Being a bit of a tennis fan, I look forward to Wimbledon each year, not only for
the matches but also for the discussions and debates.
I likened the tennis debates to the financial planning world at the moment.
There were a number of young (under 30) players all showing great aptitude to take the crown. Then there was the “old guard” – a term I have also used – who continue to dominate and have the best all round game.
A player who has been on the pro circuit for 17 years beat Rafa Nadal. One of the “old guard”, you might say, that only few rated and gave a voice to but one who had worked hard, listened and learned to improve himself.
In this respect, Wimbledon has lots of similarities to the financial planning profession.
A number of younger professionals are showing themselves as hard working and enlightened individuals with a goal to improving the quality of financial planning advice being given to the public, as well as stepping forward to help develop the profession as a whole.
Meanwhile, the old guard, whom some are discounting as on the way out, have continued to learn and develop themselves and now have a more rounded “game” than ever before.
No one stays the same. We all try and develop ourselves, whatever our age and irrespective of our time in the profession. We expose ourselves to new and different ways of thinking; we continually challenge ourselves and others.
Some will, understandably, not want to get involved or learn from afar. But just because some are not active in a particular debate does not mean they are not watching or learning.
I was recently reading about what is happening in the US, where the CPF Board/FPSB have partnered with several universities to investigate the art of financial planning with scientific rigour.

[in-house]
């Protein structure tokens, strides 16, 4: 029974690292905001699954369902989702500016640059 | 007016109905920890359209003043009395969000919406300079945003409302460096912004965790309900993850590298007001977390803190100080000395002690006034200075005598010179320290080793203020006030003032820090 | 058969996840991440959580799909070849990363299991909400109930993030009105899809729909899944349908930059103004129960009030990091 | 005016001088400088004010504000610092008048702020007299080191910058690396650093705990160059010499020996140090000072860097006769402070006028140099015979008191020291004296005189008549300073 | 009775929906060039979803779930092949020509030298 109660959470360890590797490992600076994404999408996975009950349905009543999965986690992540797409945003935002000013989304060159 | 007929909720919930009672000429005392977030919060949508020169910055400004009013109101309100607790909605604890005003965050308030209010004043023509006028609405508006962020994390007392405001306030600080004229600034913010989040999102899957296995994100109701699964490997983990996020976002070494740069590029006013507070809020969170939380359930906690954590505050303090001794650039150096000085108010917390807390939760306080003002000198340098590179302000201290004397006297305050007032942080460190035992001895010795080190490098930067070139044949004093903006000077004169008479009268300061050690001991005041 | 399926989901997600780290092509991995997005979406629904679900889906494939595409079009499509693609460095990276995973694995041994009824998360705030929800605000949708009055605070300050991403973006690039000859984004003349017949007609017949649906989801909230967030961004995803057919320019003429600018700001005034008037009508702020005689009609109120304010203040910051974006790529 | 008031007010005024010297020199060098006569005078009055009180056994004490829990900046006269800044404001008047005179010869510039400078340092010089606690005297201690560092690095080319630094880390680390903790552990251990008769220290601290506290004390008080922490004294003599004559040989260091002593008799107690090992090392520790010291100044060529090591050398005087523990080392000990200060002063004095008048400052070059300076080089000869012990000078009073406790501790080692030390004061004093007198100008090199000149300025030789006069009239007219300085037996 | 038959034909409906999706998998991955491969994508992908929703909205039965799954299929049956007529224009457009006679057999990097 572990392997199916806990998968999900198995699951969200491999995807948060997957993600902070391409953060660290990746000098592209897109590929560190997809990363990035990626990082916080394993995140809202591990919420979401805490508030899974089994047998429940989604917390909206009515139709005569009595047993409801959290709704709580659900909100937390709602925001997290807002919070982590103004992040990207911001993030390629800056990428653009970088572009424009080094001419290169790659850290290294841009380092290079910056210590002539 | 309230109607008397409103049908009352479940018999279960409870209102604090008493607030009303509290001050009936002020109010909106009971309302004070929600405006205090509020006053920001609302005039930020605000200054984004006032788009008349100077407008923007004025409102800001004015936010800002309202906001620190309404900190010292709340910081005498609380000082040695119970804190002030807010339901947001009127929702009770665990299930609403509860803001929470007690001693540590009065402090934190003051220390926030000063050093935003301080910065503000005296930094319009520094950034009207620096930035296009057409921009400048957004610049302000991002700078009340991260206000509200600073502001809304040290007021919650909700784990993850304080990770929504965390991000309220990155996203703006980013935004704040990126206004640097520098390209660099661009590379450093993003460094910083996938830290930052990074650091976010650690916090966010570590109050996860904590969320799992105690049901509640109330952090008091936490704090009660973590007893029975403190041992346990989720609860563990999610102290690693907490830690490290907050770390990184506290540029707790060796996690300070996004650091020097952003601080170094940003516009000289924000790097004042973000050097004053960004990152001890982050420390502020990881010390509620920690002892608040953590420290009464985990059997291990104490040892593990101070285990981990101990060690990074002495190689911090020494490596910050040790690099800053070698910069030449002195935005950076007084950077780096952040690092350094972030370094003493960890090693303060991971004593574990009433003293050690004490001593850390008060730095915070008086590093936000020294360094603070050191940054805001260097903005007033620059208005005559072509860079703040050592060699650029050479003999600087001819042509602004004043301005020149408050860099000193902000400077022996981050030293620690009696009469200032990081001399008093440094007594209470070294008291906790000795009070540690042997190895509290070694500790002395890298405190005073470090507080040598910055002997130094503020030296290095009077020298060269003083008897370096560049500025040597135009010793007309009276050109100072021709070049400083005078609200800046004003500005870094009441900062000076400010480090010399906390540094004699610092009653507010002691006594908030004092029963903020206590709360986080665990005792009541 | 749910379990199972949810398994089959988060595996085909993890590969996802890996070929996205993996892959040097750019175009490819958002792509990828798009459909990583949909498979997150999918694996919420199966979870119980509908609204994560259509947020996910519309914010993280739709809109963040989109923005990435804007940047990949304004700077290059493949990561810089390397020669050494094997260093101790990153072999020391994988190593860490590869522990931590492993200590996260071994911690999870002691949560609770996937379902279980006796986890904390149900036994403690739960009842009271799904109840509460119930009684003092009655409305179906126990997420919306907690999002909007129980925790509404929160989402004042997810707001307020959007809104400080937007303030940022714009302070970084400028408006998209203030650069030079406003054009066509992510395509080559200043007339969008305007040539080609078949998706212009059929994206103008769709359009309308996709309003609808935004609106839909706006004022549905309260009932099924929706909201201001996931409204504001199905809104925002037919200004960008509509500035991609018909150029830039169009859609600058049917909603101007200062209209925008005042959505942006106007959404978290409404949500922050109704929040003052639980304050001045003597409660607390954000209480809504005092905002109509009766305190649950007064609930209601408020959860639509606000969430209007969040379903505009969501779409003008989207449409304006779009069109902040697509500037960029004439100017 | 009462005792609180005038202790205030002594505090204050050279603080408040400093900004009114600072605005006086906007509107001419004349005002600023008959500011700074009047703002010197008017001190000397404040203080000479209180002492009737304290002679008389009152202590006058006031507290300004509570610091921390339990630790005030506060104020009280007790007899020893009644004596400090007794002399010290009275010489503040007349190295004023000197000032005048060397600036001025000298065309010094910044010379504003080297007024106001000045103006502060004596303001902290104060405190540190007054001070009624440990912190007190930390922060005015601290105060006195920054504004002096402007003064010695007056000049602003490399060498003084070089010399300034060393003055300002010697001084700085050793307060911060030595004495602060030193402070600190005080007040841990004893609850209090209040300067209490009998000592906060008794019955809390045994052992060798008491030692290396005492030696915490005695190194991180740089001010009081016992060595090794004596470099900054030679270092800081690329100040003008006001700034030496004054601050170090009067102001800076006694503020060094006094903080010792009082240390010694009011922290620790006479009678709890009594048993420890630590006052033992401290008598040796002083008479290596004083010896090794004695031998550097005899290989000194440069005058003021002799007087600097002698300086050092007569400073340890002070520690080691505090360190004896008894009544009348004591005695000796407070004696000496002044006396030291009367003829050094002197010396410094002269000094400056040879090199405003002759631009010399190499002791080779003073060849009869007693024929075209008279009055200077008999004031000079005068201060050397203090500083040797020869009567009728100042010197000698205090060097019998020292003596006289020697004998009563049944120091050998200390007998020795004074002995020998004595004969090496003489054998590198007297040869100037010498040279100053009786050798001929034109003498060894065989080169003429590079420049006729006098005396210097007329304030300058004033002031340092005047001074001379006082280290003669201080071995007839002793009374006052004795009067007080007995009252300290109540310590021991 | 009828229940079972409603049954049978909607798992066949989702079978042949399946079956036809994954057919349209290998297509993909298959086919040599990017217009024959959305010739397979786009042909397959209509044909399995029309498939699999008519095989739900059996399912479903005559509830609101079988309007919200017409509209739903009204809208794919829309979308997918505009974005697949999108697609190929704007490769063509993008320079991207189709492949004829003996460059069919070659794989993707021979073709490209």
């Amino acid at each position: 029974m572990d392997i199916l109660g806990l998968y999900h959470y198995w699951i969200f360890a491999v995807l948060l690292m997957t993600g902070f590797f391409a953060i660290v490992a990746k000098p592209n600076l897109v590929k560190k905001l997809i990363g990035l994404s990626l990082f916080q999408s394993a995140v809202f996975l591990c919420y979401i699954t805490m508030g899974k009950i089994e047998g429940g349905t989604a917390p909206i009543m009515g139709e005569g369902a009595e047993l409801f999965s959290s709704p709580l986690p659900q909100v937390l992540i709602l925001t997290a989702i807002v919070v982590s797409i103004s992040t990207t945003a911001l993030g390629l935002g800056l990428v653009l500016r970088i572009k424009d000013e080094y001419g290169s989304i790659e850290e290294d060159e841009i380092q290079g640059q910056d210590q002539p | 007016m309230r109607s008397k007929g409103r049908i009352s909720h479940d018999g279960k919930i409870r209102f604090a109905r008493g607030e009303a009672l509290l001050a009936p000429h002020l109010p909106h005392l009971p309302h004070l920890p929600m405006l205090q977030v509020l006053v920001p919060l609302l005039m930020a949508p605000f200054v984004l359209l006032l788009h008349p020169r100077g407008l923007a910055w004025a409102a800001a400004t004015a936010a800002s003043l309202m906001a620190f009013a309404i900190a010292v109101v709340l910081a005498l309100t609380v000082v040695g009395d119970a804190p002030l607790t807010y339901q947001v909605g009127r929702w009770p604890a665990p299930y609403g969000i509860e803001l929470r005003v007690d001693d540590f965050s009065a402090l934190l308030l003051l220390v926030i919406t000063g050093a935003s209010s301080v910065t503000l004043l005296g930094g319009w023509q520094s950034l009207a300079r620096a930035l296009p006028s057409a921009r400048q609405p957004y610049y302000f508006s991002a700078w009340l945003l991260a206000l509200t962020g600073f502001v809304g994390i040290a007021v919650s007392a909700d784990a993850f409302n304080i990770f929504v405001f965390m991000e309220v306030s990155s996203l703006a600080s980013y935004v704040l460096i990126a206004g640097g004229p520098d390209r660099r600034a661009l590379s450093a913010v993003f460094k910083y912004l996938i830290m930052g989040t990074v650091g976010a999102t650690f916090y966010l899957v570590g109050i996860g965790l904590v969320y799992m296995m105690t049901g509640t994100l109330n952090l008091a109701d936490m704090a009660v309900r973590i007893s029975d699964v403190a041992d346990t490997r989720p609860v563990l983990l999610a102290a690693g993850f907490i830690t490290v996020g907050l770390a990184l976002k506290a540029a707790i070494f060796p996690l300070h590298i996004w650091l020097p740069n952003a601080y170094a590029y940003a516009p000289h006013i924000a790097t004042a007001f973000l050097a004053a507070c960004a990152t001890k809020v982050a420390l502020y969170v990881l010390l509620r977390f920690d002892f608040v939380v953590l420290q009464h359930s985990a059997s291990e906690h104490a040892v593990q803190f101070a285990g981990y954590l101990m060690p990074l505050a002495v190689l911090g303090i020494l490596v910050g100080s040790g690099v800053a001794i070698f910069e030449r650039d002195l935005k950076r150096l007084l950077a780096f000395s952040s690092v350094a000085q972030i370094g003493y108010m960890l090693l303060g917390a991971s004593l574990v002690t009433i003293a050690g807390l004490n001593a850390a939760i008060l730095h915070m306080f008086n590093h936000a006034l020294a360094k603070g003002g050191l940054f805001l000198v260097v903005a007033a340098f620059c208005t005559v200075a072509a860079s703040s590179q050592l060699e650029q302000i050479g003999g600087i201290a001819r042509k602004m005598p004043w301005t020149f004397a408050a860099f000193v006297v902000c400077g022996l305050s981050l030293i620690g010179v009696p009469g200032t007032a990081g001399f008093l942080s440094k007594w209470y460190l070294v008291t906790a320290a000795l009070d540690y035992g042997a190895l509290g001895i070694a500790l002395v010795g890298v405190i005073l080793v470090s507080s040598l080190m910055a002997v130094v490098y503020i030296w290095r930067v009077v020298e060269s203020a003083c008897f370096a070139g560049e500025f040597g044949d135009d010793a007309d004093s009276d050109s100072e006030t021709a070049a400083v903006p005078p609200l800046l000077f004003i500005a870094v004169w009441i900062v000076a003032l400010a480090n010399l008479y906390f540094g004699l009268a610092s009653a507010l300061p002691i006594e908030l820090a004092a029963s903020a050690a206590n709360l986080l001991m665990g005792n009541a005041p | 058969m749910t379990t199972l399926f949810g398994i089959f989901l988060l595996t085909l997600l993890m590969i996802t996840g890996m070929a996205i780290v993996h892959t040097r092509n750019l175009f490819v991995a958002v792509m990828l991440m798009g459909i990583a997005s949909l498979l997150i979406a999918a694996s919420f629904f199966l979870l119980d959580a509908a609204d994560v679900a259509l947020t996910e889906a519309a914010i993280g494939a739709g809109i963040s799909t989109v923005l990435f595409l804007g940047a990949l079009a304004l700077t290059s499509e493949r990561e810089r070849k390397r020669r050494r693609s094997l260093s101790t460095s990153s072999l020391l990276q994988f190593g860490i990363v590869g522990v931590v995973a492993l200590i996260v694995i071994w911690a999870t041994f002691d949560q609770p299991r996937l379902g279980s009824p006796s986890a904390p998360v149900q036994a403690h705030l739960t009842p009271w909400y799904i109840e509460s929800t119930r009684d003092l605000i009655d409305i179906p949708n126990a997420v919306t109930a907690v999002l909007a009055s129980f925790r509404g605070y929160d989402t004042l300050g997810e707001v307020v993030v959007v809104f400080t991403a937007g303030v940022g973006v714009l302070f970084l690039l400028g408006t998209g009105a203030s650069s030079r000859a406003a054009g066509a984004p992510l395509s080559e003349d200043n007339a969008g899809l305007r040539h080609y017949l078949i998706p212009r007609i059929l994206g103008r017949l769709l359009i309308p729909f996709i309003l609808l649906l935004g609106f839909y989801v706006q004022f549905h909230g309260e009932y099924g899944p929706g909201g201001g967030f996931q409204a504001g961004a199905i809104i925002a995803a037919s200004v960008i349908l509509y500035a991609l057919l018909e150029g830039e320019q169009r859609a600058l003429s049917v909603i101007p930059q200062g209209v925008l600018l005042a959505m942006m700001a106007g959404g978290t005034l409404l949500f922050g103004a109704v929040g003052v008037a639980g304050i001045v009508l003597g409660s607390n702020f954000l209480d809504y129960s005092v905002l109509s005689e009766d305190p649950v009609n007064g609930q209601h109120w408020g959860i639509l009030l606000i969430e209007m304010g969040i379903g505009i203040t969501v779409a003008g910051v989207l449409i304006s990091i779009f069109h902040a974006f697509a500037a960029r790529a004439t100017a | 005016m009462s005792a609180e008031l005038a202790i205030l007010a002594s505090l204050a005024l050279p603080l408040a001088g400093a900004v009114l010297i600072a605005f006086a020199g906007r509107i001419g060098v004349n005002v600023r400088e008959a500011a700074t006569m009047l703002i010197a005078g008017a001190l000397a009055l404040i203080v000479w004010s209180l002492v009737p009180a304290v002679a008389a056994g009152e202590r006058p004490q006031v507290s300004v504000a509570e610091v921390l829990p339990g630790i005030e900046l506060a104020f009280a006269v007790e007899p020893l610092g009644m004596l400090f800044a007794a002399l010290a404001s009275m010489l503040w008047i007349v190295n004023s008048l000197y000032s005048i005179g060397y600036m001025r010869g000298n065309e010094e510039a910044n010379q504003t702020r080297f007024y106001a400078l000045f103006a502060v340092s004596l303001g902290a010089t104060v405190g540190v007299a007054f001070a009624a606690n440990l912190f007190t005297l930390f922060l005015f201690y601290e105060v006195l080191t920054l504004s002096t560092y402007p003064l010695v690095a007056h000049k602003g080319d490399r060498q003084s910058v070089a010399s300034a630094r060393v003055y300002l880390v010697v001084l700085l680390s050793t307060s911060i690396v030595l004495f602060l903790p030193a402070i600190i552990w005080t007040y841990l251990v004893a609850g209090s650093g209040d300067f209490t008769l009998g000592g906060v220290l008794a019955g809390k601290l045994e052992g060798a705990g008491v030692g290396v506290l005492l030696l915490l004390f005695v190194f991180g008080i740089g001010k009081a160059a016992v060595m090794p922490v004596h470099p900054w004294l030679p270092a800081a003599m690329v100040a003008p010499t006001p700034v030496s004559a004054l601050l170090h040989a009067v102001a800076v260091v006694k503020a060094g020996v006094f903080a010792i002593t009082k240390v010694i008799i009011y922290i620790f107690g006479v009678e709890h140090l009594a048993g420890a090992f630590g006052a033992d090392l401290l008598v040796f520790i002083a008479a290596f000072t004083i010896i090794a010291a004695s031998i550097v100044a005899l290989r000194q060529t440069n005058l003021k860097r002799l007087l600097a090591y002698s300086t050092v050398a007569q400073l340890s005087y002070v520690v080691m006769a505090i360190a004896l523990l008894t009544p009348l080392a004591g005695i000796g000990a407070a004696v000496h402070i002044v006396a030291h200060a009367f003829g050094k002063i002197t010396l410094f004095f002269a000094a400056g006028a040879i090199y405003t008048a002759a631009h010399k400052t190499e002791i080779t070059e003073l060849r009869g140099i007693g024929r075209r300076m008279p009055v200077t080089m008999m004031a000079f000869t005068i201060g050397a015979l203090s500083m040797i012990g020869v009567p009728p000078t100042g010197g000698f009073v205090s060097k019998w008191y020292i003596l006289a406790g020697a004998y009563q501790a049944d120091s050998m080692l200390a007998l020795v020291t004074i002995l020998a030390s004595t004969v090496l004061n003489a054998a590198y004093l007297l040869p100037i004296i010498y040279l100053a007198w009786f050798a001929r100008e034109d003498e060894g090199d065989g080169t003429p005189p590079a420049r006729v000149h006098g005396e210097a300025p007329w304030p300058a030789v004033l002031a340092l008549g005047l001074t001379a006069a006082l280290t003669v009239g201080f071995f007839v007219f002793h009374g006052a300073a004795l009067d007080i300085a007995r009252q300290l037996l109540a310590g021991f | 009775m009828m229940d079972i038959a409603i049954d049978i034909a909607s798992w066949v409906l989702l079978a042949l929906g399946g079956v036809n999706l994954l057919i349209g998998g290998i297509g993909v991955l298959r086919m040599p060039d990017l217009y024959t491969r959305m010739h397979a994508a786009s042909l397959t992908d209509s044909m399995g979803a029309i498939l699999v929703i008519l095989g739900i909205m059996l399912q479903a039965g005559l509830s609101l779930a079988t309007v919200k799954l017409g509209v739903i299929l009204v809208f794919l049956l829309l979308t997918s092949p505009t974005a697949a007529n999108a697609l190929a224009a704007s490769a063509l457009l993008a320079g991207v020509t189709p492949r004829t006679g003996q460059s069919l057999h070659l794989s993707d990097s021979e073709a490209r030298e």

The universities have created financial planning laboratories where, under controlled conditions, real clients are assessed for their responses and understanding of the financial planning process. The early results are interesting and will undoubtedly help us all develop our understanding of how clients relate and digest the planning process, and how and why they engage a planner.
In order to keep the profession developing, we have a collective responsibility to engage with others and learn new things as much as our time allows.
Let’s get out there and meet new people, open our minds to developing ourselves and our profession.
Let’s look at things differently and not judge the new shining stars or those more established in the profession. Let’s challenge each other to do our bit.
After all, the result might just be better, more cost-effective advice for the public, as well as recognition as a profession, not an industry churning out products.
Jacqueline Lockie is deputy head of financial planning at the Chartered Institute for Securities & Investment